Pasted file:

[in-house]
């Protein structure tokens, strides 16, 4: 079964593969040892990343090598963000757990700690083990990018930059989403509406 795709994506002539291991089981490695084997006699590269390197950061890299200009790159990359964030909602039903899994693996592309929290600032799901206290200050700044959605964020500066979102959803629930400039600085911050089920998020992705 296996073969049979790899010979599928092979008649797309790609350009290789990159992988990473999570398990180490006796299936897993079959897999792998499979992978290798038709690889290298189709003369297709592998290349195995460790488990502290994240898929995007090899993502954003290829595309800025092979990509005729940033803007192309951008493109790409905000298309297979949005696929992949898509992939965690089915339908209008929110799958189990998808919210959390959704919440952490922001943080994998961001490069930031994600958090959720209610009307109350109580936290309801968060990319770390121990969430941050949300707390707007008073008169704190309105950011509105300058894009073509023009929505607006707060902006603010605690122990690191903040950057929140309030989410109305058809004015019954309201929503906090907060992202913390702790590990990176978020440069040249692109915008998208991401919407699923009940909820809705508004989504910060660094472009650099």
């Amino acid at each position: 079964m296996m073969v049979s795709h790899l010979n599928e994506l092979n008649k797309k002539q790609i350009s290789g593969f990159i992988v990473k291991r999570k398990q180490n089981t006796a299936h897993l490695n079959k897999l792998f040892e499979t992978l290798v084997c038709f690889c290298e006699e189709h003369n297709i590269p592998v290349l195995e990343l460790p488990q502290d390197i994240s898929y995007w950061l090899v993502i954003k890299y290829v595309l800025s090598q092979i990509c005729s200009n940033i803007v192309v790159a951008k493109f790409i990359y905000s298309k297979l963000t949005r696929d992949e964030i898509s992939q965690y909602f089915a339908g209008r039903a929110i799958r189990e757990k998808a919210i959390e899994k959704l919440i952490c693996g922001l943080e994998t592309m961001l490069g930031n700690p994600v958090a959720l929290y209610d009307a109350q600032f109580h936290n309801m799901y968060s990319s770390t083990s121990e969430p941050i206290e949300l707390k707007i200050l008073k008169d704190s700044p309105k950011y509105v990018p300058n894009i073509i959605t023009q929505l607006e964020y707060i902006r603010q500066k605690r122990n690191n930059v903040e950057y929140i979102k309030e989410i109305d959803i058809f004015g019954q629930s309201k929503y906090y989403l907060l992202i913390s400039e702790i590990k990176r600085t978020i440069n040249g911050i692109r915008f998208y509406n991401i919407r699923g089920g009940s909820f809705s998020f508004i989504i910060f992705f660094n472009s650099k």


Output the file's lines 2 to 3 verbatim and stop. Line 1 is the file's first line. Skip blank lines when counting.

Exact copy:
């Protein structure tokens, strides 16, 4: 079964593969040892990343090598963000757990700690083990990018930059989403509406 795709994506002539291991089981490695084997006699590269390197950061890299200009790159990359964030909602039903899994693996592309929290600032799901206290200050700044959605964020500066979102959803629930400039600085911050089920998020992705 296996073969049979790899010979599928092979008649797309790609350009290789990159992988990473999570398990180490006796299936897993079959897999792998499979992978290798038709690889290298189709003369297709592998290349195995460790488990502290994240898929995007090899993502954003290829595309800025092979990509005729940033803007192309951008493109790409905000298309297979949005696929992949898509992939965690089915339908209008929110799958189990998808919210959390959704919440952490922001943080994998961001490069930031994600958090959720209610009307109350109580936290309801968060990319770390121990969430941050949300707390707007008073008169704190309105950011509105300058894009073509023009929505607006707060902006603010605690122990690191903040950057929140309030989410109305058809004015019954309201929503906090907060992202913390702790590990990176978020440069040249692109915008998208991401919407699923009940909820809705508004989504910060660094472009650099």
């Amino acid at each position: 079964m296996m073969v049979s795709h790899l010979n599928e994506l092979n008649k797309k002539q790609i350009s290789g593969f990159i992988v990473k291991r999570k398990q180490n089981t006796a299936h897993l490695n079959k897999l792998f040892e499979t992978l290798v084997c038709f690889c290298e006699e189709h003369n297709i590269p592998v290349l195995e990343l460790p488990q502290d390197i994240s898929y995007w950061l090899v993502i954003k890299y290829v595309l800025s090598q092979i990509c005729s200009n940033i803007v192309v790159a951008k493109f790409i990359y905000s298309k297979l963000t949005r696929d992949e964030i898509s992939q965690y909602f089915a339908g209008r039903a929110i799958r189990e757990k998808a919210i959390e899994k959704l919440i952490c693996g922001l943080e994998t592309m961001l490069g930031n700690p994600v958090a959720l929290y209610d009307a109350q600032f109580h936290n309801m799901y968060s990319s770390t083990s121990e969430p941050i206290e949300l707390k707007i200050l008073k008169d704190s700044p309105k950011y509105v990018p300058n894009i073509i959605t023009q929505l607006e964020y707060i902006r603010q500066k605690r122990n690191n930059v903040e950057y929140i979102k309030e989410i109305d959803i058809f004015g019954q629930s309201k929503y906090y989403l907060l992202i913390s400039e702790i590990k990176r600085t978020i440069n040249g911050i692109r915008f998208y509406n991401i919407r699923g089920g009940s909820f809705s998020f508004i989504i910060f992705f660094n472009s650099k």